Windows 7 does not place a link to your videos on the Start Menu by default. To add a link to your videos on the Start Menu, right-click Start, select Properties, click on Customize. In the Videos section at the bottom, choose Display as a link.

Add Videos

Did you like these tips? Tell us or share your tricks with us in the comments! Don’t forget to watch out for Part 2!

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  1. Anonymous
    July 20, 2016 at 11:31 am

    Whenever i search for gpedit, windows give me an error that it does not exist.

  2. Aamir
    February 10, 2010 at 7:36 am

    Nothing new in Win7 only benefit is that embedded application code that why its faster then xp, developer are copy some few concept for mac code.
    Sorry for comparison here,Any way i am waiting for sex scene operating system.

  3. roger
    February 9, 2010 at 12:00 pm

    14.Search the internet from your start menu - I have Windows 7 Home Premium and apparently you cannot open the Local Group Policy Editor in that (I thought I was doing something wrong as, even signed in as administrator, I got the message "No Items Match Your Search" when entering "GPEDIT.MSC" in start). However I did find at Windows Seven Forums ( a small programme that does the job for you.

    • Anonymous
      July 20, 2016 at 11:32 am

      Oh, thank you! I thought I was doing something wrong as well!

  4. prithviraj
    January 26, 2010 at 6:28 am

    nice not bad

  5. Nick
    January 20, 2010 at 3:17 pm

    Not sure if you ever got your answer. But i am currently developing in Windows 7, and have experiences no major hiccups. There are some annoyances when first configuring your environment. First being you have to always run visual studio as admin. If not you will have issues building and even opening .sln files. The major hurdle was learning how to use iis 7s admin tool. But other than that it was an easy transition and development (compile time) really seems to go faster within Windows 7.

  6. Gower IT
    December 1, 2009 at 2:55 am

    Some nice tips. I think some of these new features from Microsoft are a gimmick though.

  7. Tips And Tricks
    September 16, 2009 at 3:32 pm

    Great Post thanks You Very Much

  8. George
    September 4, 2009 at 11:32 pm

    Very well laid out web site. Good adviceand clear! Most are damned hard to follow!
    Thanks for your efforts.

  9. myname
    July 29, 2009 at 3:45 pm

    thx for this, but start menu web search did not work for me dough.

  10. Jersey Bob
    July 28, 2009 at 10:14 pm

    In Vista and XP, you can edit Taskbar properties so that it hides specific icons from the Notification area. Windows then ignores your settings and shows whatever icons it wants anyway, possibly based on the phases of the moon divided by the square root of your zip code.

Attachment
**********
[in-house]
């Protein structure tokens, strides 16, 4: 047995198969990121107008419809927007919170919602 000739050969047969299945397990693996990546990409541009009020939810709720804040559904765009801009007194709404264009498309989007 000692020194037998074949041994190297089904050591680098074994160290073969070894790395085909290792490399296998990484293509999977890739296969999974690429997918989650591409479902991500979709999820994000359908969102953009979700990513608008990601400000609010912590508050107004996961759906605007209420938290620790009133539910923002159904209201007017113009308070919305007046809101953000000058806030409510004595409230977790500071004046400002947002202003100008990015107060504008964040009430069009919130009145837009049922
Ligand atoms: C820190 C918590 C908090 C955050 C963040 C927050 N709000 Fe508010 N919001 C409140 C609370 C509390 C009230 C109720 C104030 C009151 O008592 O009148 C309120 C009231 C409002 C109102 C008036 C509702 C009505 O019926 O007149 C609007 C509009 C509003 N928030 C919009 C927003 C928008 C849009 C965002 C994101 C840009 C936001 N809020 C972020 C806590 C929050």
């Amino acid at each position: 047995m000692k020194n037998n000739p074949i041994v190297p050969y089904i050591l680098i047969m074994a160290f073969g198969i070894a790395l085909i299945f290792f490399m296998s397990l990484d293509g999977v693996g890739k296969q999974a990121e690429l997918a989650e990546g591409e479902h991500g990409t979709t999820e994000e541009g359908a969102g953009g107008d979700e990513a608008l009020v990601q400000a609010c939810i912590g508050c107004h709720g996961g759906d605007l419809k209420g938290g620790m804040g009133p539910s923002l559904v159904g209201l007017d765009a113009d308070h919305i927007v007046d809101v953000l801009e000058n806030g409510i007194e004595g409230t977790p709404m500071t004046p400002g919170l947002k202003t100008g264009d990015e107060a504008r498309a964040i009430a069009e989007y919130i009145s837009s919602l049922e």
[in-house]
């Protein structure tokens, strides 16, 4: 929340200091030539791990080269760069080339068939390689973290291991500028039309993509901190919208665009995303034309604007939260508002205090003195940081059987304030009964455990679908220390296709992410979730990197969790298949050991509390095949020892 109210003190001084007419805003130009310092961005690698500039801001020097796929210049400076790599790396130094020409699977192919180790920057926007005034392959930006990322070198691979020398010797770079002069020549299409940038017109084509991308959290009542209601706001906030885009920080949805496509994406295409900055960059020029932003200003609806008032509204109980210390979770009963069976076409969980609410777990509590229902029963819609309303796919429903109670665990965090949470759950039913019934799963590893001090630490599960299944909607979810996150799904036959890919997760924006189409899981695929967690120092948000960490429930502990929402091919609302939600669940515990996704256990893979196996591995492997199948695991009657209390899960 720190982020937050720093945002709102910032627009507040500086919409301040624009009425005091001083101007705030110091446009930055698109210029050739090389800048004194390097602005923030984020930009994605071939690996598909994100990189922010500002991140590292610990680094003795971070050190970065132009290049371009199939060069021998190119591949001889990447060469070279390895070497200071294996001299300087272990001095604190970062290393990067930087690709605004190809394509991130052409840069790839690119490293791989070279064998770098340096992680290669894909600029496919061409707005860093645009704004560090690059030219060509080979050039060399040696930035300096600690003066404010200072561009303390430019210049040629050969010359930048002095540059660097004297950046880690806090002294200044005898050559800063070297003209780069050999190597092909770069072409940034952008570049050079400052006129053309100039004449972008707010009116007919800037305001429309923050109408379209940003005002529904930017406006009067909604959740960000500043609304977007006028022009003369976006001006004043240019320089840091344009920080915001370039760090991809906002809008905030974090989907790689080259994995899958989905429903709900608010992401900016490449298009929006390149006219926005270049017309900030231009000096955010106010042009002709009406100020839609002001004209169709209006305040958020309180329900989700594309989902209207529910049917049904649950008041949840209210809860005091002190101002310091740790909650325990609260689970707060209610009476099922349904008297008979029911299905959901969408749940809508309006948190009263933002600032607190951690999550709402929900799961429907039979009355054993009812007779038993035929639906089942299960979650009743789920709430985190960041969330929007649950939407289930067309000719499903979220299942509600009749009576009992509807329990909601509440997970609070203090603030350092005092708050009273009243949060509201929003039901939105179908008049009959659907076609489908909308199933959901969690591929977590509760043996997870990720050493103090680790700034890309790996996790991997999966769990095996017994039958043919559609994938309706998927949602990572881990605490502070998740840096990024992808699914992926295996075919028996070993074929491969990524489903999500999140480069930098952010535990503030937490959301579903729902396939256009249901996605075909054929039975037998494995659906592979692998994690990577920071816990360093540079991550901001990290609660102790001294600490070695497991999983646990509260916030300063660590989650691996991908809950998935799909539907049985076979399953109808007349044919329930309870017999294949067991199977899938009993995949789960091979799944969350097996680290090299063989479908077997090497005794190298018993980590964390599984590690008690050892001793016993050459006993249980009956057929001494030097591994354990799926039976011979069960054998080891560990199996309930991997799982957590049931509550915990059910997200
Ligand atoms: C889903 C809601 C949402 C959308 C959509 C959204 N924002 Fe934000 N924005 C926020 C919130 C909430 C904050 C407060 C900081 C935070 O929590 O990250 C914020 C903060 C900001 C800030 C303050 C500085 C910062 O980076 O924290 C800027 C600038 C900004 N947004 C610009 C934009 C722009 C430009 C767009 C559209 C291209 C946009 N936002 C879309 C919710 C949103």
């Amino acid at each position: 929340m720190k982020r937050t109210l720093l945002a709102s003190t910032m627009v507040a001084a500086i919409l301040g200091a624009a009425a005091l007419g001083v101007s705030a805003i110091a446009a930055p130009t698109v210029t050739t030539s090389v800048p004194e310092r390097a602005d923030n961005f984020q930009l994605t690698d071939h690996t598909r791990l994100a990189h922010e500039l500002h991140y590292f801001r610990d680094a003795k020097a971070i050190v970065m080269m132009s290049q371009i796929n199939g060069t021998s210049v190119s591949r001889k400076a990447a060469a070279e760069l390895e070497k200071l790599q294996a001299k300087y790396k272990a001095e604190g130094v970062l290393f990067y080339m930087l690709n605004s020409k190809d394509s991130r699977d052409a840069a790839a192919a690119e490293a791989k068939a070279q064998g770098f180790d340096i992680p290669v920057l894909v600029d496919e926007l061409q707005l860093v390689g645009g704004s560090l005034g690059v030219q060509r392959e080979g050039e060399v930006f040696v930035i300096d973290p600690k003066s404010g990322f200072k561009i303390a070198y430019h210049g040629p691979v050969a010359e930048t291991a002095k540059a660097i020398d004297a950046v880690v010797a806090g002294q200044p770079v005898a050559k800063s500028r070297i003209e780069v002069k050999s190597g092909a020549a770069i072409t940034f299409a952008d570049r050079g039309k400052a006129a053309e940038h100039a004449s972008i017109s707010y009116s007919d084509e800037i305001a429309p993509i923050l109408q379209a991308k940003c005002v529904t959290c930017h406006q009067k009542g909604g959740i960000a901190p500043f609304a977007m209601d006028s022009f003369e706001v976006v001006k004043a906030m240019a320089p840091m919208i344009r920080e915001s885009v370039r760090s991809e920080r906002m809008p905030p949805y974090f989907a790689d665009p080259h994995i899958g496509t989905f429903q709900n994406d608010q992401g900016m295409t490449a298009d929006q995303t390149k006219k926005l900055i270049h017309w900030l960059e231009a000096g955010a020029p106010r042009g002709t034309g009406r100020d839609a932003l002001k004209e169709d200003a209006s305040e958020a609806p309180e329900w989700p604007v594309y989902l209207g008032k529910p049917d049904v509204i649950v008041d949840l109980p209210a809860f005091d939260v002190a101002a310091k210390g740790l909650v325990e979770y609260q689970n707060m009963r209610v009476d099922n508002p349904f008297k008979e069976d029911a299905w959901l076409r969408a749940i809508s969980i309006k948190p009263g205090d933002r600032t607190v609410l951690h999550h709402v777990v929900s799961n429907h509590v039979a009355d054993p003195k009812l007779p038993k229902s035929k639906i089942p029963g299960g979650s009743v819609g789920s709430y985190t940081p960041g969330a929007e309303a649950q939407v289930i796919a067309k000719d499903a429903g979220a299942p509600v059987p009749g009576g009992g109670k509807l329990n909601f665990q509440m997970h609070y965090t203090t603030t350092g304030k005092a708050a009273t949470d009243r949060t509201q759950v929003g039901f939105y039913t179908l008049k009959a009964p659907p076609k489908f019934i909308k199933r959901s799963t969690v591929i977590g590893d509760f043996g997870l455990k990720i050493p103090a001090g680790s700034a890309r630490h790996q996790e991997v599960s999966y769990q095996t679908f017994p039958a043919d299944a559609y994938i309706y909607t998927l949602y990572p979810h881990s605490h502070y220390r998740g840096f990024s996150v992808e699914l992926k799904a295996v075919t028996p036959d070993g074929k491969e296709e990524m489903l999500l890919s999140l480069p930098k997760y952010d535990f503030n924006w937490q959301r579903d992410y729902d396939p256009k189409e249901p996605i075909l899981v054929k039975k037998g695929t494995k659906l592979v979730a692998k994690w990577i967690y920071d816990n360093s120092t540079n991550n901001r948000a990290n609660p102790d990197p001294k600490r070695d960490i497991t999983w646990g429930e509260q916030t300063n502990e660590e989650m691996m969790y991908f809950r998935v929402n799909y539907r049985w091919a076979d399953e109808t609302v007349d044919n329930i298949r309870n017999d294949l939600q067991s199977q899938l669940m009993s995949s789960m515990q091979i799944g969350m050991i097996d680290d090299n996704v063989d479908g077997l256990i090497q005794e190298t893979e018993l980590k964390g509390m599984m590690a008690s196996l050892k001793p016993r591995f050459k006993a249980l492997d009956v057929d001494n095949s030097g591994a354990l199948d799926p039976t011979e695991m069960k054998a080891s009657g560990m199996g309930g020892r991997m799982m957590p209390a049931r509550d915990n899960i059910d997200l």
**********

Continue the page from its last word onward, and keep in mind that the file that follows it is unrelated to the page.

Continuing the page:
Does anyone know if Microsoft discovered the concept of "software testing" and fixed this?

    • Razor
      September 18, 2009 at 8:17 pm

      The function you are referring to is based on the executable name and data. Often when an application performs an update it overwrites the executable associated with the system tray icon. As a result, Windows recognizes it as a new application instead of just an update or patch.

      This is most noticeable in applications that update very often, such as Steam.

  11. Blake Elias
    July 26, 2009 at 6:58 pm

    Number 8 was already in Vista, don't remember if it was in XP.

  12. blah
    July 24, 2009 at 4:40 pm

    Nothing to the author, but this is all stuff that's been possible via 3rd party programs for years.

    For this Vista 2.0 thing to be the dominate OS in 2010 is a bad joke.

    The hardware gets more powerful and the system becomes some dumb down... I don't know what. Is it made my Microsoft or Mattel?

  13. shevopato
    July 23, 2009 at 8:23 pm

    Very useful tips! I could add, middle-clic on a taskbar icon to open a new window and middle-clic a thumbnail to close it.

  14. jollyrogue
    July 23, 2009 at 5:51 pm

    Cheers for this list.. I'm walking away with; 2,7,14,15.

  15. Jeremy
    July 23, 2009 at 2:04 pm

    Alot of this stuff you can do with XP even. I have Windows 7 installed and I love it. Another cool key combo is Windows key and + or -. This will zoom in on your screen. Great for designers like myself.

    Nice tips!

  16. Mahendra Palsule
    July 23, 2009 at 12:12 pm

    @Doc: Like you mention, many of these can be made available via addons, powertoys, etc., while Windows 7 has them inbuilt.

    However, this post is not a comparison of XP and Win 7, or a list of reasons you should switch to Win 7. In fact, some of these tips are intended for XP users to get comfortable using Win 7. The reasons why you should consider upgrading are outside the scope of this article.

  17. Doc
    July 23, 2009 at 11:51 am

    Most of this is already available in Windows XP. Win+M, customizing the power button, rearranging System Tray icons, ClearType Tuner addon, Command Prompt Here PowerToy, Color Calibration addon, expanded SendTo menu, hotkeys in shortcuts all work on my system already. Most of the Windows-key shortcuts can be made available with AutoHotKey scripts easily as well.